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My first day at the IBMConnectED 2015 event is about two thirds over but I’m feeling beat. Besides the early start, everything about the conference is more compact. The ballroom for the keynotes was crowded and a lot of people were standing. The Tech Oasis defied the term oasis entirely by being held in a cramped, packed ballroom that was hot and didn’t smell all that good. Environments such as this make one feel tired and grumpy.

No matter. The announcements were worth the minor irritations. For many attendees, this was their first exposure to IBM Verse, the new email client. Analysts and the press have been briefed on this new product before but it was great to hear what customers thought of it. Many were excited and had plans to deploy it when it became available in the first quarter of 2015. There was a lot of buzz about the freemium model but most attendees I spoke with dismissed it was a marketing ploy. These are enterprise IT people. Freemium is not relevant except as a way of getting their end-users and themselves used to the idea of the new client.

Channel partners, on the other hand, are more of a wild card. The partners that Neuralytix spoke to before IBMConnectED had barely heard of IBM Verse and didn’t think they would make much headway against Microsoft Exchange customers. IBM asserted that the partners IBM spoke with were excited by the freemium model. I’m not sure. I could believe they felt ambivalent. The freemium model is part of a move down market and that doesn’t describe the IBM channel. Maybe the freemium announcement is simply good marketing. It remains to be seen what will happen there.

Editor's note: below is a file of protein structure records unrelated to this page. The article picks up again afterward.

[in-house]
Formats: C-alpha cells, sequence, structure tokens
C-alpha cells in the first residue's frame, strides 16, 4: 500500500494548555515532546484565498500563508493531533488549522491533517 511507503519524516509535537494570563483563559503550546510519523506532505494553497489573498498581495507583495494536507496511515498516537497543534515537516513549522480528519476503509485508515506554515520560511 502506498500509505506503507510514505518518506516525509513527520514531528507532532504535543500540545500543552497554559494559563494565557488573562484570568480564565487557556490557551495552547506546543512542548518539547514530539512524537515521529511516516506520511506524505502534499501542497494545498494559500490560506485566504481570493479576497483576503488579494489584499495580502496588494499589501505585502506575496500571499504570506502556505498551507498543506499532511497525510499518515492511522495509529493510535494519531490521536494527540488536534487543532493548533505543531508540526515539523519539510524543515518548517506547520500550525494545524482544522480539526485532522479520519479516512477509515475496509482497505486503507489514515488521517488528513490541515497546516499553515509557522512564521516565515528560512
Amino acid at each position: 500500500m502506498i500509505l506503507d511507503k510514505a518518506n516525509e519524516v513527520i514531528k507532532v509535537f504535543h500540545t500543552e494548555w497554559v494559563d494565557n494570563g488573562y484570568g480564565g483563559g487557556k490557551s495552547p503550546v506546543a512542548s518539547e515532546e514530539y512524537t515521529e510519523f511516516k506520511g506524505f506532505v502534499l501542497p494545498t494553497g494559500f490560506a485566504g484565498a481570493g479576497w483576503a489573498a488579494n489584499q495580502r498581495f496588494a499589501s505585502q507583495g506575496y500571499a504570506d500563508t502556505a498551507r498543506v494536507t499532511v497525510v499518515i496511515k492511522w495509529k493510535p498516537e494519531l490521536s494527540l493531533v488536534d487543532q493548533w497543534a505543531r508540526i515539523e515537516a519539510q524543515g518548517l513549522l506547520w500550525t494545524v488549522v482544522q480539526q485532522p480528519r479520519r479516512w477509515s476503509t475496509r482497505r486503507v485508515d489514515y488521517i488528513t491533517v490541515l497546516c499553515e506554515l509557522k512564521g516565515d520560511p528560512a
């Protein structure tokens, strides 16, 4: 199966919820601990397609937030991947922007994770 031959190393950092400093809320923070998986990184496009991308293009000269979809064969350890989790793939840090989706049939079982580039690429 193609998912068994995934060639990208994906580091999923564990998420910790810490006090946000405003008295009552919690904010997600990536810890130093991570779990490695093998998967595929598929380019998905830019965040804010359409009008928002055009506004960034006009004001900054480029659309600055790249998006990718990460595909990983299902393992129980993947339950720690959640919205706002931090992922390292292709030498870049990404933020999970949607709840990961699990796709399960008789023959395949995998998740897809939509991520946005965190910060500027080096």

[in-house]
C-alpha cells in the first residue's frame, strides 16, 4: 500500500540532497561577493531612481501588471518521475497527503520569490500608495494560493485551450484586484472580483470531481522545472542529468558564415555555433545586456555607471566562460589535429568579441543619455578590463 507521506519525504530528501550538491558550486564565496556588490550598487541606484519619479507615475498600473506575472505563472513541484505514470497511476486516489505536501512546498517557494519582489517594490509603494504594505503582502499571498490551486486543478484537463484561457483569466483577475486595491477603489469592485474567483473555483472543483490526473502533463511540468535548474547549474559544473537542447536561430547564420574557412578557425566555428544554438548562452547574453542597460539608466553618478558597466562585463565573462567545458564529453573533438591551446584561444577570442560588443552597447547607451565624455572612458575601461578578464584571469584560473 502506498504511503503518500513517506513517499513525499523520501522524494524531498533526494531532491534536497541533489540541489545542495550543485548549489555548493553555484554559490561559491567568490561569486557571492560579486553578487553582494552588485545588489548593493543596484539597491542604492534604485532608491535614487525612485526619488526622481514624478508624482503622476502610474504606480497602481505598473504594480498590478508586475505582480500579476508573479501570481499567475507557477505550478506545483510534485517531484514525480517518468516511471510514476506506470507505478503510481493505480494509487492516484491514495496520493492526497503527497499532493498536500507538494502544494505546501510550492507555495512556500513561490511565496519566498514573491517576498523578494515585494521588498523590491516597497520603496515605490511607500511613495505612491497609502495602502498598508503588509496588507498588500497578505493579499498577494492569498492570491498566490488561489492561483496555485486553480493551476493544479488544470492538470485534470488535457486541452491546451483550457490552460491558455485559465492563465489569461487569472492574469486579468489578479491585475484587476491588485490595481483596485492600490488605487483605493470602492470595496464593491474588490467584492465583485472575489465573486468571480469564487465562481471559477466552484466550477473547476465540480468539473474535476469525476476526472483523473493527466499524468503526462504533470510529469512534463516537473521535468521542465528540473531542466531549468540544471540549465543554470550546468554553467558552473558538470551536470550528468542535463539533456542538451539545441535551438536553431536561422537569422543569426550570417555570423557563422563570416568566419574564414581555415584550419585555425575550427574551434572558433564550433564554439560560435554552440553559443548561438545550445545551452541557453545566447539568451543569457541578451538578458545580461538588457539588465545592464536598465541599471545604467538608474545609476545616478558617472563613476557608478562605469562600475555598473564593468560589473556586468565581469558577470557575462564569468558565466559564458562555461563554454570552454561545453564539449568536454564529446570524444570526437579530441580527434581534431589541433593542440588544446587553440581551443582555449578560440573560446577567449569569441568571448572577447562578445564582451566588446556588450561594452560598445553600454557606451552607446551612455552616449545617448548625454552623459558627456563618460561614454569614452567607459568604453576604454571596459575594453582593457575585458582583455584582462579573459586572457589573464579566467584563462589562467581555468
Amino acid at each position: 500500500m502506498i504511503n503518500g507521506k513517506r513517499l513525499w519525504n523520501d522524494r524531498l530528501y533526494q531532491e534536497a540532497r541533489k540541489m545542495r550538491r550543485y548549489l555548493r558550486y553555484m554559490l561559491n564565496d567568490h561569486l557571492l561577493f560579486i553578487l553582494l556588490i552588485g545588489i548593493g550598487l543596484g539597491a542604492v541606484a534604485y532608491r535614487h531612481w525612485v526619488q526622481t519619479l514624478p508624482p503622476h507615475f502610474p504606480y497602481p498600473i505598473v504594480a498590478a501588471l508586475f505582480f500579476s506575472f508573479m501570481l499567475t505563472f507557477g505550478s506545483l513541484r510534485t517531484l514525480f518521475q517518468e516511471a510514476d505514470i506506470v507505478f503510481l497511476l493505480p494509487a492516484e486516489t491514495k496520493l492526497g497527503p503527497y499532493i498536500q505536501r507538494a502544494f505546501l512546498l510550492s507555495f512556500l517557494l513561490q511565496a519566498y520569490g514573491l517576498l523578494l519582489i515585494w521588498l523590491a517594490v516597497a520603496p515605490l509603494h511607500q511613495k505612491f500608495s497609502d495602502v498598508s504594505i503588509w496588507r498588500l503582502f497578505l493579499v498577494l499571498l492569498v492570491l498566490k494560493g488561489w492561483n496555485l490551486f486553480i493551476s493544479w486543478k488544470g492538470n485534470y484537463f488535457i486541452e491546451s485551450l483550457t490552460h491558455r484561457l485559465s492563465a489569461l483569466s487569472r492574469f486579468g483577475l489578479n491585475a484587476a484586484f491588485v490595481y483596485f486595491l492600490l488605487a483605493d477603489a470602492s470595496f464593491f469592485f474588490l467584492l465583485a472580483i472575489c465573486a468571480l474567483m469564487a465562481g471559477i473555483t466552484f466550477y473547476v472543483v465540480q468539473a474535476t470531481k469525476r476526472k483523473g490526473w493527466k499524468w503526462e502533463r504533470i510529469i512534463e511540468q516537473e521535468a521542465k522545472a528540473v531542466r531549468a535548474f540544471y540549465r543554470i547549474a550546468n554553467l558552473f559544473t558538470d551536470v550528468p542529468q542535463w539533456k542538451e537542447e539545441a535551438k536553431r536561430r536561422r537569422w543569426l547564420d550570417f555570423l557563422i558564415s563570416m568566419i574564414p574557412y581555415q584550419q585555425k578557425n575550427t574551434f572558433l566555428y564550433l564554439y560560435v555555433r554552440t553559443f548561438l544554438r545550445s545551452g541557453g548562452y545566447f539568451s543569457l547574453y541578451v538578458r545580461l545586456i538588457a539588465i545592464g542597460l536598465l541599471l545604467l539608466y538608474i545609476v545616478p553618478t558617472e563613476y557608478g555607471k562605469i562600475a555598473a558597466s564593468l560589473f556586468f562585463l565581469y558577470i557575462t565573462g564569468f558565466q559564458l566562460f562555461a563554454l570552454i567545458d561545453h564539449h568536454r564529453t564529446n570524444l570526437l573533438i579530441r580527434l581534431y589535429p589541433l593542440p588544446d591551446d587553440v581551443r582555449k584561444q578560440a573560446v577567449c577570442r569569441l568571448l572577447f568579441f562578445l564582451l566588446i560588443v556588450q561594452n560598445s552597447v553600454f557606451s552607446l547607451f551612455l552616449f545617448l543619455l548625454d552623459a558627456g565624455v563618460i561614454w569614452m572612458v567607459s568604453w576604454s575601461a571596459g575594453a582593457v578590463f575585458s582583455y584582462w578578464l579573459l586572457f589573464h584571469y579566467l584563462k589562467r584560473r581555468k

I think the announcement that IBM will also have a standalone file sync and share product will be greeted with more enthusiasm. IBM’s traditional enterprise customers need a secure file sharing solutions that supports mobile devices. It will not do to have end-users deploying their own consumer solutions and IBM will be a name they will trust. It’s also something that channel partners can get behind since it keeps companies such as Box and DropBox out of their accounts.

IBM Connections is also undergoing a facelift. Facelift is probably an understatement. The user experience is very similar to IBM Verse which will help when the two products are deployed together. The content management tools and outward facing IBM Connections also blur the line between ECM, WCM, and enterprise social networks. Also, like IBM Verse, IBM Connections has analytics and Watson integration. These changes replfect two big trends in software: the breakdown of walls between different types of collaboration solutions and the integration of analytics with everything in the workplace.

IBM is acting more and more like a growth tech company despite its size. This is tough with a company the size of IBM but they are doing it. And their customers seem to be willing to come along for the ride.